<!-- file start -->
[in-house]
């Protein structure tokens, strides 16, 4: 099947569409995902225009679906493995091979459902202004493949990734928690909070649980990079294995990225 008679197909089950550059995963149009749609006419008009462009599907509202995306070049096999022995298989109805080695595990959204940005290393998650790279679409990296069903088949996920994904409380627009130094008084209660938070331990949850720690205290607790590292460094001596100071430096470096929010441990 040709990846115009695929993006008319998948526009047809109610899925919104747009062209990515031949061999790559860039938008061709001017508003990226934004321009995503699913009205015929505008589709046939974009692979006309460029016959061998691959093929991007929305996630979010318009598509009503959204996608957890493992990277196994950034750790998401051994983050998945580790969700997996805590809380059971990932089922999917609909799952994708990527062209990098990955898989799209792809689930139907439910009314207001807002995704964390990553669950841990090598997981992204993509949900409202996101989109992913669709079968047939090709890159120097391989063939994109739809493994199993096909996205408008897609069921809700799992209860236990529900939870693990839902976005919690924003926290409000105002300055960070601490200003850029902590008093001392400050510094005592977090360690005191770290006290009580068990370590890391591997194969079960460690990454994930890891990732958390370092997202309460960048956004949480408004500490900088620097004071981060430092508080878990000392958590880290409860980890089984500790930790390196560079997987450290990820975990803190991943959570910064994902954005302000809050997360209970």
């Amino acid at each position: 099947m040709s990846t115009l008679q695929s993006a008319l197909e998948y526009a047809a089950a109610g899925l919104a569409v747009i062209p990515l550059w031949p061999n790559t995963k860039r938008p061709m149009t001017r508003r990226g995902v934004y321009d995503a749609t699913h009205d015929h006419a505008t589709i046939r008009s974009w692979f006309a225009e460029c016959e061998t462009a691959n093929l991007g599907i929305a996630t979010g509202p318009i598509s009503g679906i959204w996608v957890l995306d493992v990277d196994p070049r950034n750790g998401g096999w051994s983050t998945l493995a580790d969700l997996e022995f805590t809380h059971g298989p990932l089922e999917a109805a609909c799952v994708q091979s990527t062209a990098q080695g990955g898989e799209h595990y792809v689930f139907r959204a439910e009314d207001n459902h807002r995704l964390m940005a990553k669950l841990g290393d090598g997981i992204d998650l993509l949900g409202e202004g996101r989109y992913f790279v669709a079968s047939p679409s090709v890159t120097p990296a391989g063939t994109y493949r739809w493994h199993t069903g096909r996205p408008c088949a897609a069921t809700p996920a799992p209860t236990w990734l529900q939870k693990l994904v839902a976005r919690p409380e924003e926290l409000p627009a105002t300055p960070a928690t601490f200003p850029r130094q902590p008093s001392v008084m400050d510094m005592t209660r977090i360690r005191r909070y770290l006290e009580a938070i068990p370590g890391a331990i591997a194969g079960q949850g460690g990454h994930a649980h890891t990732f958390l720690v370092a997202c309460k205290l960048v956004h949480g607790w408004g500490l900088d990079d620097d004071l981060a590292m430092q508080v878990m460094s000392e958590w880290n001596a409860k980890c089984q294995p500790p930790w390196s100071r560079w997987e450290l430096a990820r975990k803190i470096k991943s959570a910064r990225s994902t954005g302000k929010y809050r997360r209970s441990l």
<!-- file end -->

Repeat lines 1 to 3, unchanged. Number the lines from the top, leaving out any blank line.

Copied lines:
[in-house]
């Protein structure tokens, strides 16, 4: 099947569409995902225009679906493995091979459902202004493949990734928690909070649980990079294995990225 008679197909089950550059995963149009749609006419008009462009599907509202995306070049096999022995298989109805080695595990959204940005290393998650790279679409990296069903088949996920994904409380627009130094008084209660938070331990949850720690205290607790590292460094001596100071430096470096929010441990 040709990846115009695929993006008319998948526009047809109610899925919104747009062209990515031949061999790559860039938008061709001017508003990226934004321009995503699913009205015929505008589709046939974009692979006309460029016959061998691959093929991007929305996630979010318009598509009503959204996608957890493992990277196994950034750790998401051994983050998945580790969700997996805590809380059971990932089922999917609909799952994708990527062209990098990955898989799209792809689930139907439910009314207001807002995704964390990553669950841990090598997981992204993509949900409202996101989109992913669709079968047939090709890159120097391989063939994109739809493994199993096909996205408008897609069921809700799992209860236990529900939870693990839902976005919690924003926290409000105002300055960070601490200003850029902590008093001392400050510094005592977090360690005191770290006290009580068990370590890391591997194969079960460690990454994930890891990732958390370092997202309460960048956004949480408004500490900088620097004071981060430092508080878990000392958590880290409860980890089984500790930790390196560079997987450290990820975990803190991943959570910064994902954005302000809050997360209970």
């Amino acid at each position: 099947m040709s990846t115009l008679q695929s993006a008319l197909e998948y526009a047809a089950a109610g899925l919104a569409v747009i062209p990515l550059w031949p061999n790559t995963k860039r938008p061709m149009t001017r508003r990226g995902v934004y321009d995503a749609t699913h009205d015929h006419a505008t589709i046939r008009s974009w692979f006309a225009e460029c016959e061998t462009a691959n093929l991007g599907i929305a996630t979010g509202p318009i598509s009503g679906i959204w996608v957890l995306d493992v990277d196994p070049r950034n750790g998401g096999w051994s983050t998945l493995a580790d969700l997996e022995f805590t809380h059971g298989p990932l089922e999917a109805a609909c799952v994708q091979s990527t062209a990098q080695g990955g898989e799209h595990y792809v689930f139907r959204a439910e009314d207001n459902h807002r995704l964390m940005a990553k669950l841990g290393d090598g997981i992204d998650l993509l949900g409202e202004g996101r989109y992913f790279v669709a079968s047939p679409s090709v890159t120097p990296a391989g063939t994109y493949r739809w493994h199993t069903g096909r996205p408008c088949a897609a069921t809700p996920a799992p209860t236990w990734l529900q939870k693990l994904v839902a976005r919690p409380e924003e926290l409000p627009a105002t300055p960070a928690t601490f200003p850029r130094q902590p008093s001392v008084m400050d510094m005592t209660r977090i360690r005191r909070y770290l006290e009580a938070i068990p370590g890391a331990i591997a194969g079960q949850g460690g990454h994930a649980h890891t990732f958390l720690v370092a997202c309460k205290l960048v956004h949480g607790w408004g500490l900088d990079d620097d004071l981060a590292m430092q508080v878990m460094s000392e958590w880290n001596a409860k980890c089984q294995p500790p930790w390196s100071r560079w997987e450290l430096a990820r975990k803190i470096k991943s959570a910064r990225s994902t954005g302000k929010y809050r997360r209970s441990l």